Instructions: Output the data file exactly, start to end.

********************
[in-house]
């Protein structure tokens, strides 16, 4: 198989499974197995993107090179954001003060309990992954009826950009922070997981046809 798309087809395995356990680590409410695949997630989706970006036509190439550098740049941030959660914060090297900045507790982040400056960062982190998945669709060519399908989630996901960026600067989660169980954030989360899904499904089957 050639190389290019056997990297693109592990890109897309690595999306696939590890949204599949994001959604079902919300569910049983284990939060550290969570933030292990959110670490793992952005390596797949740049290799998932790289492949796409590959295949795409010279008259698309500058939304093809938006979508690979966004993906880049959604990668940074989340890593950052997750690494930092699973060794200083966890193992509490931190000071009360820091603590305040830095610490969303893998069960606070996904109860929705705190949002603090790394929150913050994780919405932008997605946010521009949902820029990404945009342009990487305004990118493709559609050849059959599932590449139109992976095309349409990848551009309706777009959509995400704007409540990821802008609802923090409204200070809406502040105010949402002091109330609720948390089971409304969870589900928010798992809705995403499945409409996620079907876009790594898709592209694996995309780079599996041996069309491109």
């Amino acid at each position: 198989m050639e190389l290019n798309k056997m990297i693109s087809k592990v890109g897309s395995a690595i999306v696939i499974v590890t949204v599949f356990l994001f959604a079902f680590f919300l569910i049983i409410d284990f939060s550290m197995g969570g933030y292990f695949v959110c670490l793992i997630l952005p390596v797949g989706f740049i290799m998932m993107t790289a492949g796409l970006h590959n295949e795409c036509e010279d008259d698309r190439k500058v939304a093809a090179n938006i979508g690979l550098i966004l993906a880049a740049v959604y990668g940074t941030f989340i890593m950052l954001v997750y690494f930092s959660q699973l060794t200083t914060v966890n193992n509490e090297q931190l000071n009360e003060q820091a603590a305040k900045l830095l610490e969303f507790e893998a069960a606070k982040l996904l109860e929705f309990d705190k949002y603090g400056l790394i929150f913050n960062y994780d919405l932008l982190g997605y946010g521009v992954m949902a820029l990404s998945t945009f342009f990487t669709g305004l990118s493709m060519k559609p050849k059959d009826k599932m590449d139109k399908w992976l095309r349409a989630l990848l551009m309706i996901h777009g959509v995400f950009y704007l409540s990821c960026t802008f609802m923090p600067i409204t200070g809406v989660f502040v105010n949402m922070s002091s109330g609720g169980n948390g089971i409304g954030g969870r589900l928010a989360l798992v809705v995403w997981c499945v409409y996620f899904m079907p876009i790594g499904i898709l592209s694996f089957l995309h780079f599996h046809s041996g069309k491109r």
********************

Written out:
[in-house]
């Protein structure tokens, strides 16, 4: 198989499974197995993107090179954001003060309990992954009826950009922070997981046809 798309087809395995356990680590409410695949997630989706970006036509190439550098740049941030959660914060090297900045507790982040400056960062982190998945669709060519399908989630996901960026600067989660169980954030989360899904499904089957 050639190389290019056997990297693109592990890109897309690595999306696939590890949204599949994001959604079902919300569910049983284990939060550290969570933030292990959110670490793992952005390596797949740049290799998932790289492949796409590959295949795409010279008259698309500058939304093809938006979508690979966004993906880049959604990668940074989340890593950052997750690494930092699973060794200083966890193992509490931190000071009360820091603590305040830095610490969303893998069960606070996904109860929705705190949002603090790394929150913050994780919405932008997605946010521009949902820029990404945009342009990487305004990118493709559609050849059959599932590449139109992976095309349409990848551009309706777009959509995400704007409540990821802008609802923090409204200070809406502040105010949402002091109330609720948390089971409304969870589900928010798992809705995403499945409409996620079907876009790594898709592209694996995309780079599996041996069309491109």
């Amino acid at each position: 198989m050639e190389l290019n798309k056997m990297i693109s087809k592990v890109g897309s395995a690595i999306v696939i499974v590890t949204v599949f356990l994001f959604a079902f680590f919300l569910i049983i409410d284990f939060s550290m197995g969570g933030y292990f695949v959110c670490l793992i997630l952005p390596v797949g989706f740049i290799m998932m993107t790289a492949g796409l970006h590959n295949e795409c036509e010279d008259d698309r190439k500058v939304a093809a090179n938006i979508g690979l550098i966004l993906a880049a740049v959604y990668g940074t941030f989340i890593m950052l954001v997750y690494f930092s959660q699973l060794t200083t914060v966890n193992n509490e090297q931190l000071n009360e003060q820091a603590a305040k900045l830095l610490e969303f507790e893998a069960a606070k982040l996904l109860e929705f309990d705190k949002y603090g400056l790394i929150f913050n960062y994780d919405l932008l982190g997605y946010g521009v992954m949902a820029l990404s998945t945009f342009f990487t669709g305004l990118s493709m060519k559609p050849k059959d009826k599932m590449d139109k399908w992976l095309r349409a989630l990848l551009m309706i996901h777009g959509v995400f950009y704007l409540s990821c960026t802008f609802m923090p600067i409204t200070g809406v989660f502040v105010n949402m922070s002091s109330g609720g169980n948390g089971i409304g954030g969870r589900l928010a989360l798992v809705v995403w997981c499945v409409y996620f899904m079907p876009i790594g499904i898709l592209s694996f089957l995309h780079f599996h046809s041996g069309k491109r």